In light of the innovative structural approach of New Directions, the book is divided into three parts. The first part is the actual ethnography, with an informative introductory chapter offering guidance through the reading process, and the remaining six chapters devoted to the geographical, social and linguistic landscape of Mt. Pleasant. This is followed by Modan’s theoretical framework where she presents the concepts and approaches she applies in her work with references to classic scholarly works that developed them, carefully guiding the reader step by step through a wide-branching conceptual grid. The book ends with an addendum where Modan explains how she has come to choose and define the key terms she uses, in careful consideration of how these terms have been used by others in earlier scholarship, and the implications of applying certain terms in favor of others in a body of anthropological research.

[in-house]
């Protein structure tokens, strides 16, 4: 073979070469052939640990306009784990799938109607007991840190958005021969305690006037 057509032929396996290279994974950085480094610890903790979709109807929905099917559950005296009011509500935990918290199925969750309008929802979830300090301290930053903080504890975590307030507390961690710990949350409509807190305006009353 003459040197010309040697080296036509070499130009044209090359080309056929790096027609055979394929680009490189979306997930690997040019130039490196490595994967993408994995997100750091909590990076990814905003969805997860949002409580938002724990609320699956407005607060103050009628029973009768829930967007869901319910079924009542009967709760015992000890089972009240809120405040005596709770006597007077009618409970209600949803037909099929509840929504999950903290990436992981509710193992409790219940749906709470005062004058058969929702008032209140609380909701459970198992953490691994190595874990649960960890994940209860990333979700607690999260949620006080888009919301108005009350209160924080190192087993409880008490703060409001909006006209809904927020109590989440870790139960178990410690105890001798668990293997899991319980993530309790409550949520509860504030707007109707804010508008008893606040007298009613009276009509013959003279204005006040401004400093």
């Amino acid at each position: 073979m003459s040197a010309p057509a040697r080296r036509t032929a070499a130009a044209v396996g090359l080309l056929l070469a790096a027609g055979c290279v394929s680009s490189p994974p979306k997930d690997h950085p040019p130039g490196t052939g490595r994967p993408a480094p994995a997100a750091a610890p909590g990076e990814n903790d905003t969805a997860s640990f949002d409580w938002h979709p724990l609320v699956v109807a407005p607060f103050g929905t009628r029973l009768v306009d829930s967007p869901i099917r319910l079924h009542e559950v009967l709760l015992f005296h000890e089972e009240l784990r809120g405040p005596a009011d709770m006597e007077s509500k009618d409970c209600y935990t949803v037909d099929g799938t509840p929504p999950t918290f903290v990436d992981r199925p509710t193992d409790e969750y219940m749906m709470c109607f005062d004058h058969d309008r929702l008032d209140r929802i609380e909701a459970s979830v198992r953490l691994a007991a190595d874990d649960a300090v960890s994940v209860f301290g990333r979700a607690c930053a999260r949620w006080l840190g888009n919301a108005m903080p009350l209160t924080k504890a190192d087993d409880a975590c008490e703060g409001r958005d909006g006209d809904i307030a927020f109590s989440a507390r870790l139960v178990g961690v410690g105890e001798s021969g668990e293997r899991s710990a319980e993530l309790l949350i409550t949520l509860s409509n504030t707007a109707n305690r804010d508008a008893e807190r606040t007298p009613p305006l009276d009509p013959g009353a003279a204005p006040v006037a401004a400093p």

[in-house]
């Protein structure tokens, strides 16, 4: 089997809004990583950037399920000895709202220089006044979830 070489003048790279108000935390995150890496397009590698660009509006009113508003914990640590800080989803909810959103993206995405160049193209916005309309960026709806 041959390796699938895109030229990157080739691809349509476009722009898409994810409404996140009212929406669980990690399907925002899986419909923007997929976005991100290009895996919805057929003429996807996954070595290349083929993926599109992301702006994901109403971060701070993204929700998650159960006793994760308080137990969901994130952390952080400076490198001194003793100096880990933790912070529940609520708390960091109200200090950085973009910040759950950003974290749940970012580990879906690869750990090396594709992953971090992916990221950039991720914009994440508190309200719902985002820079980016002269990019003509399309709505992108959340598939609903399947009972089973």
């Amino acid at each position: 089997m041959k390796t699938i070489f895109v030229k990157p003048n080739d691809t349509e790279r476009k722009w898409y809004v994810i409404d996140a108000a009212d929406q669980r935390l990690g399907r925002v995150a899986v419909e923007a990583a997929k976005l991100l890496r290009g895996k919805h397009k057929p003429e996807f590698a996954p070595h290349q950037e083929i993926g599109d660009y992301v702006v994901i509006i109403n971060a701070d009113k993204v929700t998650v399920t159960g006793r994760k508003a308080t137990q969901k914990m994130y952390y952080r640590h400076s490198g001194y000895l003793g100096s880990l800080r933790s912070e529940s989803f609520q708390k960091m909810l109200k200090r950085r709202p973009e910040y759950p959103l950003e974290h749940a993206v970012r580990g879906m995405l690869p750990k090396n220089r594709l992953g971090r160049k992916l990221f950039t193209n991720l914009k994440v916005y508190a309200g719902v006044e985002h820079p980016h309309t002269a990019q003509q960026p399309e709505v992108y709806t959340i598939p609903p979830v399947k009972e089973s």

Following the introductory chapter, which provides a rough outline of the ethnography as well as orientation to the reader, are six chapters dedicated to the geographical, social and linguistic landscape of Mt. Pleasant. Chapter 2 provides an overview of the sociopolitical history of Mt. Pleasant as an ever-evolving multiethnic neighborhood in disenfranchised DC: from political decisions promoting segregation to baby-boomer activism, we are shown how a Washington D.C. suburb has gone through demographic shifts and conflicts to become a desegregated, gentrified and much contested neighborhood where diverse ethnic and religious groups, core residents and newcomers struggle for space and self-definition. Chapter 3 then discusses a number of issues cutting across discourses of the neighborhood, using Jane Hill’s concept of moral geography. As members of the community negotiate conflicting views of the landscape, they also align themselves to a moral “grid” (p. 90) a value and belief system mapped onto the physical landscape into which residents either do or do not fit. Modan identifies members’ discourses of  “city vs. suburb” as the locus of tensions between conflicting visions of Mt. Pleasant as heterogeneous and homogeneous, dangerous and safe, public and private, masculine and feminine, and shows the implications of positioning the neighborhood in either way, both for the neighborhood and the community. Chapters 4 and 5, which examine a grant proposal for public toilets and a performance play, respectively, are centered on issues of ethnicity and marginalization. Through analyzing e-mail messages on the local listserv regarding the grant, and the performance play by a Latino artist living in Mt. Pleasant, Modan illustrates how two different discourses can drawn on the same themes of filth, ethnicity and behavior to marginalize and vilify Latino culture (by associating it with urination in the street and criminal tendencies) or applaud it and marginalize others (by positioning aspects of Latino culture as inherent to the neighborhood’s moral geography). These clashing perspectives are then contrasted to discourses that are used to form bonds between people of different ethnic backgrounds in Chapter 6, where Modan recounts the stories of multi-ethnic residents forming a co-op to regain the apartment building that they formerly owned. Through discourses of fearlessness, here associated not with the masculine cityscapes of Chapter 3 but with feminine roles of being a mother and caretaker, and countering violence and crime in the neighborhood by forming family and kinship ties, residents can transcend the boundaries so frequently drawn on to pit members of ethnic groups against one another. Last, Chapter 7 recounts the various changes that occurred within the neighborhood due to increasing gentrification and rising real estate prices in 2004 and 2005, and presents the stories of several residents (with Modan’s emphasis in bold) to show how members of the community conceived and dealt with these changes.